Take it from experience, you don't want to be tied up in a Fed or State tax complaint. It just ain't worth it!
     
  5. Babbages01

    Babbages01 LawnSite Member
    Posts: 58

    Thanks for the advice. It would seem my only worry is sales tax for the time being.

    I mow houses for a realtor and I was talking about it with him yesterday. He said just keep my sales tax in order on checks and let the cash just magically slip in my pocket. As for insurance, he said don't worry about it now but just be careful. If I throw a rock through a window just pay for the window but if I wanted to start bidding on commercial contracts then I'll need the insurance. I just read the thread on insurance and got a few pointers for that.
     
  6. Mowingman

    Mowingman LawnSite Platinum Member
    from Texas
    Posts: 4,663

    I am also in Denton. Have been mowing here for over 25 years. Send me a private message with your email address or phone number and maybe we can get together and talk.
     
  7. Toy2

    Toy2 LawnSite Bronze Member
    Posts: 1,924

    Don't waste your time and money on any type of license. The herb. license is a waste, homeowners don't care if you have one or not. Plus homeowners do not want to pay taxes...just a flat price. Stay small to avoid all the BS. Plus lowball to get more yards, otherwise the illegals will end up mowing the yards you really want. Good luck, plus stay in school....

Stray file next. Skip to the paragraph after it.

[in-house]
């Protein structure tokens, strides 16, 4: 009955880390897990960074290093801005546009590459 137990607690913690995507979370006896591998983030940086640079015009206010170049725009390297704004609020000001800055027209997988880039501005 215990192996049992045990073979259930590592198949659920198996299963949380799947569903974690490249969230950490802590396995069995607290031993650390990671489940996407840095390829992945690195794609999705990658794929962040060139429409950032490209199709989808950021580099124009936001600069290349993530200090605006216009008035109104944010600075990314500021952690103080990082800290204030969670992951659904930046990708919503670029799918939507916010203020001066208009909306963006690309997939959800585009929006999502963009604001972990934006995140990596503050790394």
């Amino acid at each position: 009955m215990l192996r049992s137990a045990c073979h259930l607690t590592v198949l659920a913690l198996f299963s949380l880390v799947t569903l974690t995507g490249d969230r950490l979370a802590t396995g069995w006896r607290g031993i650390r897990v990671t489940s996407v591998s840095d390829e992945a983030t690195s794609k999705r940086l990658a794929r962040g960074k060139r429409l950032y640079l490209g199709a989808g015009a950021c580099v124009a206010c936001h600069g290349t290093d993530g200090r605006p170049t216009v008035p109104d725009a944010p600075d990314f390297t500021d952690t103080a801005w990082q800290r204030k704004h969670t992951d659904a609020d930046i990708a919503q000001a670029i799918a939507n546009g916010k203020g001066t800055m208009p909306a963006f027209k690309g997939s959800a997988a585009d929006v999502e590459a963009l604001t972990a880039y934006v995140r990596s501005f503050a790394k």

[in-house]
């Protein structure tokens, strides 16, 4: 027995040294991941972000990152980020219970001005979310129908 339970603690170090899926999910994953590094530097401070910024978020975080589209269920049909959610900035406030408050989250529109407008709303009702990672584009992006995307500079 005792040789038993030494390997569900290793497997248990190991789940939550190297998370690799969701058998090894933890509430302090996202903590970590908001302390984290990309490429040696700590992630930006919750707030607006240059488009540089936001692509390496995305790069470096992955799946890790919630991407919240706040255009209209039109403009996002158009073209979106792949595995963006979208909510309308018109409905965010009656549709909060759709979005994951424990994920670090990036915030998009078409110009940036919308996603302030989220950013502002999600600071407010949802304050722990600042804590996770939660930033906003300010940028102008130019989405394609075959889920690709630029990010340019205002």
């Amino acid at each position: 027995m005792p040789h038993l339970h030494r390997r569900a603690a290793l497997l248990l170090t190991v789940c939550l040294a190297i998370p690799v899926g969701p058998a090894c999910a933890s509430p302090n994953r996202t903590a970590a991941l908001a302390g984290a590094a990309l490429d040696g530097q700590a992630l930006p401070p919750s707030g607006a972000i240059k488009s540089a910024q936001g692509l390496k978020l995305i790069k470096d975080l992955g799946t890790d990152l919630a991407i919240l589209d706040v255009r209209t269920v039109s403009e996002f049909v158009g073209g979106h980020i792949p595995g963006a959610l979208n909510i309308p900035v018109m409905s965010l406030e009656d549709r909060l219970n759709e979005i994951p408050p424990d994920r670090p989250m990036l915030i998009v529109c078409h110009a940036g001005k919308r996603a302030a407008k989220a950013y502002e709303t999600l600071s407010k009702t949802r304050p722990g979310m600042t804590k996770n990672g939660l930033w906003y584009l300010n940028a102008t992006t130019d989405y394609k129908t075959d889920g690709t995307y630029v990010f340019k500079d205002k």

8. RHill

    RHill LawnSite Member
    Posts: 95

    I agree with the idea that homeowners want to pay a flat price, ie $35. So just figure your price for the work, add sales tax then round up to the next dollar to get a dollar figure to quote the customer.

    Good luck with you business
     
  9. txgrassguy

    txgrassguy LawnSite Gold Member
    Posts: 3,083

    Typically a Doing Business As, aka DBA, is recommended particularly to avoid due diligence problems.
    Also a DBA will assist in lowering insurance premiums regarding Commercial Liability Insurance. Provided you do not acquire a TDA License category 3A, your GL premiums should be quite affordable.
    Market your business according to your desires, I would recommend the investment in silk screened t-shirts, decent non magnetic logos on your truck/trailer/equipment to market brand your business.
    Ignore the comments about other, lower priced LCO's around where you operate.
    Separate you and your business from this segment of the market and it ceases to become an issue.
    I would also recommend networking with professional nurseries in your area, let them know of you and your business, your capabilities and desire for work.
    Talk to your local chamber of commerce, rotary and other not for profit groups as these people are usually involved in the community, typically represent most of the known businesses and can either point you in the direction for more work or assist in your networking.
     
  10. Babbages01

    Babbages01 LawnSite Member
    Posts: 58


    So I must be stupid since I can't find a way to PM you on here. Anyways, my email is curiousmichael at gmail.com